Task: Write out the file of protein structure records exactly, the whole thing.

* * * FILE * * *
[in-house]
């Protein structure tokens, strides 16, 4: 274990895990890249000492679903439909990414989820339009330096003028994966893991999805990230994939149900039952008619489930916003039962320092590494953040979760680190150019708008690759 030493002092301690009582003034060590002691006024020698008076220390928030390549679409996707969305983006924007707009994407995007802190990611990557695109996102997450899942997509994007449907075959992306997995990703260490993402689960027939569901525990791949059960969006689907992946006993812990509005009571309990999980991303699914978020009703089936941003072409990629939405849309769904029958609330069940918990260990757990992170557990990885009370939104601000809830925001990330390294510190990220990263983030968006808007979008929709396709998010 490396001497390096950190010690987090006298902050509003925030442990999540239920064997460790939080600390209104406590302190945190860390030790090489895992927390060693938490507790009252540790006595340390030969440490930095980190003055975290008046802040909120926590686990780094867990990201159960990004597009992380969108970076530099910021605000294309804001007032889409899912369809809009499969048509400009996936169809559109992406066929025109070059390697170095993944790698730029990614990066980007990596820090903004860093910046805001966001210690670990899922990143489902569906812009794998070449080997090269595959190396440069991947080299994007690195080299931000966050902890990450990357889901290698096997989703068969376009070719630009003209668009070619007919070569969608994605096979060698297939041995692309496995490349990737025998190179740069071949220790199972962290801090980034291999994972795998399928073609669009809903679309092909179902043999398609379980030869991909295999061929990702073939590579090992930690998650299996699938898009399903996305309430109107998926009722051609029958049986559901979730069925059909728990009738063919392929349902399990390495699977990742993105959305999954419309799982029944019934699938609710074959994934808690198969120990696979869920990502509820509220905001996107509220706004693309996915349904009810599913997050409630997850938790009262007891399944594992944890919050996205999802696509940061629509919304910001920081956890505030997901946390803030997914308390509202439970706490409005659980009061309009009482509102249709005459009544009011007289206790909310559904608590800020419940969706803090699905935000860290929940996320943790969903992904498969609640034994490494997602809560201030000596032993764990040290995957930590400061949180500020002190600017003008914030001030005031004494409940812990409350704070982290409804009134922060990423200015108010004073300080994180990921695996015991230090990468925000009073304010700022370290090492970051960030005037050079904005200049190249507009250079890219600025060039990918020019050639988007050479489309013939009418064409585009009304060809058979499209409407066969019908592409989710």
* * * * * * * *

[in-house]
């Protein structure tokens, strides 16, 4: 274990895990890249000492679903439909990414989820339009330096003028994966893991999805990230994939149900039952008619489930916003039962320092590494953040979760680190150019708008690759 030493002092301690009582003034060590002691006024020698008076220390928030390549679409996707969305983006924007707009994407995007802190990611990557695109996102997450899942997509994007449907075959992306997995990703260490993402689960027939569901525990791949059960969006689907992946006993812990509005009571309990999980991303699914978020009703089936941003072409990629939405849309769904029958609330069940918990260990757990992170557990990885009370939104601000809830925001990330390294510190990220990263983030968006808007979008929709396709998010 490396001497390096950190010690987090006298902050509003925030442990999540239920064997460790939080600390209104406590302190945190860390030790090489895992927390060693938490507790009252540790006595340390030969440490930095980190003055975290008046802040909120926590686990780094867990990201159960990004597009992380969108970076530099910021605000294309804001007032889409899912369809809009499969048509400009996936169809559109992406066929025109070059390697170095993944790698730029990614990066980007990596820090903004860093910046805001966001210690670990899922990143489902569906812009794998070449080997090269595959190396440069991947080299994007690195080299931000966050902890990450990357889901290698096997989703068969376009070719630009003209668009070619007919070569969608994605096979060698297939041995692309496995490349990737025998190179740069071949220790199972962290801090980034291999994972795998399928073609669009809903679309092909179902043999398609379980030869991909295999061929990702073939590579090992930690998650299996699938898009399903996305309430109107998926009722051609029958049986559901979730069925059909728990009738063919392929349902399990390495699977990742993105959305999954419309799982029944019934699938609710074959994934808690198969120990696979869920990502509820509220905001996107509220706004693309996915349904009810599913997050409630997850938790009262007891399944594992944890919050996205999802696509940061629509919304910001920081956890505030997901946390803030997914308390509202439970706490409005659980009061309009009482509102249709005459009544009011007289206790909310559904608590800020419940969706803090699905935000860290929940996320943790969903992904498969609640034994490494997602809560201030000596032993764990040290995957930590400061949180500020002190600017003008914030001030005031004494409940812990409350704070982290409804009134922060990423200015108010004073300080994180990921695996015991230090990468925000009073304010700022370290090492970051960030005037050079904005200049190249507009250079890219600025060039990918020019050639988007050479489309013939009418064409585009009304060809058979499209409407066969019908592409989710």